My favourite example comes from around ten years ago when I told a class, several classes in fact, that the only really good question is one that can't be answered. I'm not quite sure what I meant, but it sounded good. Quite by accident I discovered that one very bright student incorporated this apercu into a speech, telling the world that Mr Connor had told everyone that the only really good question is one that has an answer. I wasn't really all that miffed as I quite liked the sound of that - and began to offer it occasionally in lessons, immediately following a lesson in which my original comment had been let loose for contemplation.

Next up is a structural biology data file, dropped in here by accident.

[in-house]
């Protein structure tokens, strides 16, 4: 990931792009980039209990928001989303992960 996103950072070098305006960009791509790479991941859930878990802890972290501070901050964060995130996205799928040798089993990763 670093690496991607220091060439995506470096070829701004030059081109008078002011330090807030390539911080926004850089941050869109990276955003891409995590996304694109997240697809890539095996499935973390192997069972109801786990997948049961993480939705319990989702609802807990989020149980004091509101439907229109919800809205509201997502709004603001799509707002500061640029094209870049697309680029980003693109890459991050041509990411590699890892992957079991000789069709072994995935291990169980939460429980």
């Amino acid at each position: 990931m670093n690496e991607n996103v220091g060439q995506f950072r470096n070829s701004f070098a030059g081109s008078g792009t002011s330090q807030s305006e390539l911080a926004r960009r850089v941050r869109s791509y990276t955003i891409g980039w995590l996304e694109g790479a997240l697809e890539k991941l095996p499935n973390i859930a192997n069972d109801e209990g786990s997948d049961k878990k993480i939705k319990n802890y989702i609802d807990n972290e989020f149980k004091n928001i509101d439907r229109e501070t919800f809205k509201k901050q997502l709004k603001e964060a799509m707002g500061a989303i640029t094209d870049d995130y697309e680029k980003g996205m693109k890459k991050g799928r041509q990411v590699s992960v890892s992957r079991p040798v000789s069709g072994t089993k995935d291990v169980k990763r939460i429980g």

Marking essays, of course, provides a wonderful window onto the capacity of the mind to distort any in-coming data in weird and woeful ways. Except once you come to accept this the woe sort of evaporates to be replaced by a wary respect for the wrongheadedness central to our species. If nothing else it's highly entertaining once you get beyond the anguish of failing to connect. And there's something endearing about people only hearing what they want to hear.